“Your soul-deep beauty is way more alluring than what any of those models offer,” I told Amber, as we walked past a giant Victoria’s Secret billboard in New York City’s Herald Square. We had been dating for about a month, and I was trying to tell her how much discovering her as a person was helping me to say “no, thanks” to the constant invitations to pornography and other forms of sexual self-centeredness that come with breathing in the 21st century. Instead of using Amber for my own sexual pleasure, I was encountering a person—and she was bursting with surprises. She was infinitely interesting.
For instance, there was the revelation (I overheard her talking with a friend) that most of all she looked forward to being a mom to a dozen children, and then a grandmother, rocking away on a porch. I had always half-joked that I want a dozen children, too, and then to be a wise old man with a flowing beard and white wispy hair. This girl was intriguing.
But then she kept talking about the pioneering feminist Betty Friedan, and how she may have been misguided, but at least (Amber said) she was responding to a real problem that confronted women in the 1960s: there was hardly any space for the “feminine genius” in worlds such as business and politics. This girl was complex.
Then there was the fact that Amber projected the personality of a shy, sweet little saint of a woman. I never heard her say a word in class. But I did hear about the nights she walked around New York City offering food to homeless people. And how merely passing a homeless person sent her into tears. This girl was sensitive to suffering. This girl had a beautiful soul.
But then I learned about how this “shy” girl, in high school, was a punk-rocking mosher. There was the time she moshed so violently that she lost her shoe. And there was the time she and her friends embarked on a social experiment: dress up as Goths and walk through the mall and find out what kind of reactions they get from people. This sweet little saint was a walking rage against the machine!
Amber’s “whole beauty” inspired me to look closer at her, and away from the pornographic images that bombarded me. With Amber I was going deeper into a real relationship—she was way more interesting and beautiful than a cheap thrill. That’s really what I was telling Amber there in New York City, in front of Victoria’s Secret.
Here is another way of saying it: I wanted to walk the path toward authentic ecstasy, not self-centeredness. “Sexual narcissism” is how Paul Horrocks, an insurance executive turned champion against the exploitation of women, describes practices such as pornography. It refers to the reality that “women are exploited by men who treat them as sex objects.” A sexually narcissistic person is like the young Narcissus of Greek mythology, who ultimately dies from falling in love with his own image reflected in a pool of water. Instead of thinking about the other person, the sexually narcissistic person is only concerned with the pleasure he receives.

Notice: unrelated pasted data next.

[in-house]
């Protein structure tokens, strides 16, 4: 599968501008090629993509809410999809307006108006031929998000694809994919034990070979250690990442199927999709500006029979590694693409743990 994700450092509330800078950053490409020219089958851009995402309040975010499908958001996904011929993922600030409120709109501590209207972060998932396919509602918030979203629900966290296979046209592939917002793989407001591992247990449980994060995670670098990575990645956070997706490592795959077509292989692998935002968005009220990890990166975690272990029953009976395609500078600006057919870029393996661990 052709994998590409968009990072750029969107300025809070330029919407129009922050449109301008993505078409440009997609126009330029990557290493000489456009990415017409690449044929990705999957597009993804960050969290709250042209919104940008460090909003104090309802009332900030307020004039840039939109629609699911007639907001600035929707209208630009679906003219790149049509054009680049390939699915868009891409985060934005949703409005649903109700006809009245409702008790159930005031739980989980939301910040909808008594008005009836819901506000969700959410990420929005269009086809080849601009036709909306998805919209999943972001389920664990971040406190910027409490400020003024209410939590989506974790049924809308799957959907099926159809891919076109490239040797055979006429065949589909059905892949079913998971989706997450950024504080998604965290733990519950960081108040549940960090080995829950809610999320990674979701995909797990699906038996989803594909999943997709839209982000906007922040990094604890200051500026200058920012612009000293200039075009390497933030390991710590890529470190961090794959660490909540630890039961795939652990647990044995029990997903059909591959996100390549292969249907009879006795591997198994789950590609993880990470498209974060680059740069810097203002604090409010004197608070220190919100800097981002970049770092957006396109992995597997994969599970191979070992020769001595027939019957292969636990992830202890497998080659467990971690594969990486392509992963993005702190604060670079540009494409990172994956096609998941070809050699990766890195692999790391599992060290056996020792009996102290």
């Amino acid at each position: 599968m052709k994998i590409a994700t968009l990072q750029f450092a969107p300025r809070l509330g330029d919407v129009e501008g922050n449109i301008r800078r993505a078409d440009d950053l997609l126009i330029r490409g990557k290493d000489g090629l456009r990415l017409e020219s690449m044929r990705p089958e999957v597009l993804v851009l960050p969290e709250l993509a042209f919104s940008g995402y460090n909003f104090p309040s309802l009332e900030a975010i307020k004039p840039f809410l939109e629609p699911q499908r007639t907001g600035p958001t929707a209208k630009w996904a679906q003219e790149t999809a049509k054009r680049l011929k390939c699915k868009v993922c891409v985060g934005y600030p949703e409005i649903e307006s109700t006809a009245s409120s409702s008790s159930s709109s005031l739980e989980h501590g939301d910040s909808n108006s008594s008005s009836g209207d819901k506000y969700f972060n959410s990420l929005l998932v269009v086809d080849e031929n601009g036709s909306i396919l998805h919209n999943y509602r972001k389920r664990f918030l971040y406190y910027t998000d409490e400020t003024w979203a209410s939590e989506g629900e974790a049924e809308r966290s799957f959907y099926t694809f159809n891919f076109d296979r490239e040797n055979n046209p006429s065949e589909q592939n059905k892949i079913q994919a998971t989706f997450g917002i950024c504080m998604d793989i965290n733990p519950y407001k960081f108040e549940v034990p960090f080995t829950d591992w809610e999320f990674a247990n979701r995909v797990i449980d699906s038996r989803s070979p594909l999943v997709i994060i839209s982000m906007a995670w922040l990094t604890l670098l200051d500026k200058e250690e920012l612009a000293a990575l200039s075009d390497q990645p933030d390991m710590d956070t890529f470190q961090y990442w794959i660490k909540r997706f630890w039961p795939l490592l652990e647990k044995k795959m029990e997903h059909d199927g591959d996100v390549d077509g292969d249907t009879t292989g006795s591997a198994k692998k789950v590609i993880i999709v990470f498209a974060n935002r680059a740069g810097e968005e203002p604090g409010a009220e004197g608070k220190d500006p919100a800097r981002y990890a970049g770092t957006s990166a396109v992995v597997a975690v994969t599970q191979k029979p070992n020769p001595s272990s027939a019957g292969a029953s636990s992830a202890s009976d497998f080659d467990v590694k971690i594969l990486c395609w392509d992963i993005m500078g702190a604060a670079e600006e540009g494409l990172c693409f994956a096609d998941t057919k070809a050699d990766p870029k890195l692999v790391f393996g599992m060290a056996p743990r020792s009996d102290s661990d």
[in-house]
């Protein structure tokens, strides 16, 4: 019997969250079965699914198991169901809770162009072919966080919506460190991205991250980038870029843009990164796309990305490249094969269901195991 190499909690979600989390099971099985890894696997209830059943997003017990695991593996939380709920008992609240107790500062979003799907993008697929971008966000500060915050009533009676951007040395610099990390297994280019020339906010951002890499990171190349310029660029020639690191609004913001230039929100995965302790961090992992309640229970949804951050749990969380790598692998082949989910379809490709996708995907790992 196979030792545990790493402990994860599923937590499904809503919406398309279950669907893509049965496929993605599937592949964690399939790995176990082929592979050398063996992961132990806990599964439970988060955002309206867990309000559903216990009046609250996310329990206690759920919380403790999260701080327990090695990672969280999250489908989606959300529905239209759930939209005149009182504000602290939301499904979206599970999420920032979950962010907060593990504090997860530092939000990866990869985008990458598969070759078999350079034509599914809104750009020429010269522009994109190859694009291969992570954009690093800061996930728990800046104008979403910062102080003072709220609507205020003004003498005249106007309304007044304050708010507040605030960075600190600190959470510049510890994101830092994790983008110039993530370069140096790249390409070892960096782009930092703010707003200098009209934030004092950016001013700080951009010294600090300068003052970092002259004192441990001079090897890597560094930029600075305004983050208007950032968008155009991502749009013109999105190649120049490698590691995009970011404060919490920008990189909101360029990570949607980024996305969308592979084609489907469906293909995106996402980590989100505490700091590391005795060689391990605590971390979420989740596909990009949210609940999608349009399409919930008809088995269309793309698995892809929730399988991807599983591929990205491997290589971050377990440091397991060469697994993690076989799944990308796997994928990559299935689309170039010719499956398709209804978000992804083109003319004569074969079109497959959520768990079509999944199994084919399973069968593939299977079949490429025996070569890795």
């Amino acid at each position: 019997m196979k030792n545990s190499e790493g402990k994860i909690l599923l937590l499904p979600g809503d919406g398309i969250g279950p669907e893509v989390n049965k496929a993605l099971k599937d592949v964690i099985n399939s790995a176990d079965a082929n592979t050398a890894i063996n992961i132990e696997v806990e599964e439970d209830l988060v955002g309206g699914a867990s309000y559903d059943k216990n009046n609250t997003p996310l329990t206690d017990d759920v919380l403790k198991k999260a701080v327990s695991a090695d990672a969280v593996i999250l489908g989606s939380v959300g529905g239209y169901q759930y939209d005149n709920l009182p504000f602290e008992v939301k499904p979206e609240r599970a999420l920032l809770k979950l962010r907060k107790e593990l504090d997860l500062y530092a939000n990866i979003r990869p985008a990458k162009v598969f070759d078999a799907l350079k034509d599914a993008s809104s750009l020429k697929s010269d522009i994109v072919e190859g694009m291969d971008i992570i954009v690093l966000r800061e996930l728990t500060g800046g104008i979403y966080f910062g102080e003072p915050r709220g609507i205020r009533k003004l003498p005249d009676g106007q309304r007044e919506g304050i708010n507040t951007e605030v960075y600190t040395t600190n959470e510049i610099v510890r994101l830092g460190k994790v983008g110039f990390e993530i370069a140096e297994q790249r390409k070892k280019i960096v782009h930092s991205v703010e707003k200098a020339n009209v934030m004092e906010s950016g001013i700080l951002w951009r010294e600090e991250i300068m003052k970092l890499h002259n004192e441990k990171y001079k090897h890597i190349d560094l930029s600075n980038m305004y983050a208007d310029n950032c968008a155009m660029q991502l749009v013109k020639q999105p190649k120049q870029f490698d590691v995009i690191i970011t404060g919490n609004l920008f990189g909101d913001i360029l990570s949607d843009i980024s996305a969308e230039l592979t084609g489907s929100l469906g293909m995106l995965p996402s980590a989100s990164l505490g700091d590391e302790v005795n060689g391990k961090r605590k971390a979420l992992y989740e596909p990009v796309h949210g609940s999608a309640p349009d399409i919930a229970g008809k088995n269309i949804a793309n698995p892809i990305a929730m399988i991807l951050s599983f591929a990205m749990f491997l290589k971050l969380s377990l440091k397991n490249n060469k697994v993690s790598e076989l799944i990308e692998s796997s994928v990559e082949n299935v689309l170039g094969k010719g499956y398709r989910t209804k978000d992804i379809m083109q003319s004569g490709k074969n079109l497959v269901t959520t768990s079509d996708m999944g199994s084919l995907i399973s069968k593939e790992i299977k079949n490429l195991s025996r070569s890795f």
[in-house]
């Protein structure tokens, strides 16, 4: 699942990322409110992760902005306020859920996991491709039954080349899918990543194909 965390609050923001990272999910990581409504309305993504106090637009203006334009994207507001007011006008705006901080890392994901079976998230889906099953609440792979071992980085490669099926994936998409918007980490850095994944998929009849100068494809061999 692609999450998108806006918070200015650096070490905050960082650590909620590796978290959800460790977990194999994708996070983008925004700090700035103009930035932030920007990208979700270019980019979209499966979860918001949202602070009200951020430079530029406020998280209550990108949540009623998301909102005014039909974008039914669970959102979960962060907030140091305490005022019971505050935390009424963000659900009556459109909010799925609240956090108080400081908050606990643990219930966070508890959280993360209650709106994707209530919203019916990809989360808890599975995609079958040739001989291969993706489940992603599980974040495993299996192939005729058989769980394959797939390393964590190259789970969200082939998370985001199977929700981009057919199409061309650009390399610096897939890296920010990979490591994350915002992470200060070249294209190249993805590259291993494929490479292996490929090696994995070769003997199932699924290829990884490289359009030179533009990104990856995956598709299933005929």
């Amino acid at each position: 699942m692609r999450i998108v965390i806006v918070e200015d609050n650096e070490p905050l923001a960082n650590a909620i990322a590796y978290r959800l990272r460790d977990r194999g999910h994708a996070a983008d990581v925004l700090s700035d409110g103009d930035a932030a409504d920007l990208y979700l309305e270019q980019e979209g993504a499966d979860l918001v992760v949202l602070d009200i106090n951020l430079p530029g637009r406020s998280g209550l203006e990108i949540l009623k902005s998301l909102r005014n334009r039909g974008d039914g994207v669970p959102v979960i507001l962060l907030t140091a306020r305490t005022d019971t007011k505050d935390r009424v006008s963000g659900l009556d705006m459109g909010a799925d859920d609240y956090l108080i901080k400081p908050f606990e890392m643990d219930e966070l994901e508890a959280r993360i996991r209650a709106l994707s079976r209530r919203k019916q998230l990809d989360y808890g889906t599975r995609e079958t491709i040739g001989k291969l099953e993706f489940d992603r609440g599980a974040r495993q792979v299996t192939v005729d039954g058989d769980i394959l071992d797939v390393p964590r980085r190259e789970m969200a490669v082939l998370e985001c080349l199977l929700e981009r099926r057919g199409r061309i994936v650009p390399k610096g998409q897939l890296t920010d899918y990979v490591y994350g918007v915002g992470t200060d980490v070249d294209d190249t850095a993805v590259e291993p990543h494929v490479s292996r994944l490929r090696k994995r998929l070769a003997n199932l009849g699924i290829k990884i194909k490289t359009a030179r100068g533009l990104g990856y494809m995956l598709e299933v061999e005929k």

I didn’t want narcissism—I wanted ecstasy. One of my college professors pointed out that ecstasy comes from the Greek word, ekstasis, which literally means “standing-outside-yourself.” It refers to the joy that comes when two people give themselves to each other in love. Ecstasy is what happens when a man and woman are looking not just for a skin-shallow sensation, but a soul-deep, body-embracing communion. Ecstasy is the fruit of lovers who go outside of themselves to discover the infinite surprise that is another person. As John Paul II said, “The lover ‘goes outside’ the self to find a fuller existence in another.”
But doesn’t pornography deliver unending ecstasy? Actually, no. Journalist Pamela Paul interviewed more than a hundred men, and reported that “Consistent heavy viewing takes its emotional toll. Men report going through a period of ennui—as excited as they were at the onset, pornography becomes like a drug necessary to maintain a plateau. The highs become harder to achieve. Boredom sinks in.” In many cases, pornography ends up deadening the sexual appetite for a real person. It offers a false ecstasy.
But how do we overcome sexual narcissism, especially considering the addictive nature of pornography?
1) Name it as a problem. This means recognizing how casual sex and pornography are essentially narcissistic, not healthy sexual expressions. (Check out the upcoming Justice NYC Men’s Conference that Paul Horrocks is hosting to draw attention to this issue.)
2) Say yes to beauty—and if you want to be in a relationship, or you are in a relationship, say yes to the person. As humans, we need more than something to say “no” to—we want to say “yes” to something better. For me, that meant focusing on the reality that discovering a person is ultimately more beautiful than cheap sex thrills. And I like what my fellow iBiL contributor Matt suggested: “Imagine if the first woman’s body you saw was your wife’s?” How would you think of that woman? How would you treat that woman?
3) Find a group of good people who will support your commitment to practice sexual integrity. For instance, my church has a team of fathers who regularly meet to challenge each other to become better men. Surround yourself with those kinds of people.
When it comes to sex, do I want to be a giver or a taker? Do I want to walk the path that leads toward authentic ecstasy, or the one that promises thrills but ends up in soul-deadening narcissism? I’ll take ecstasy.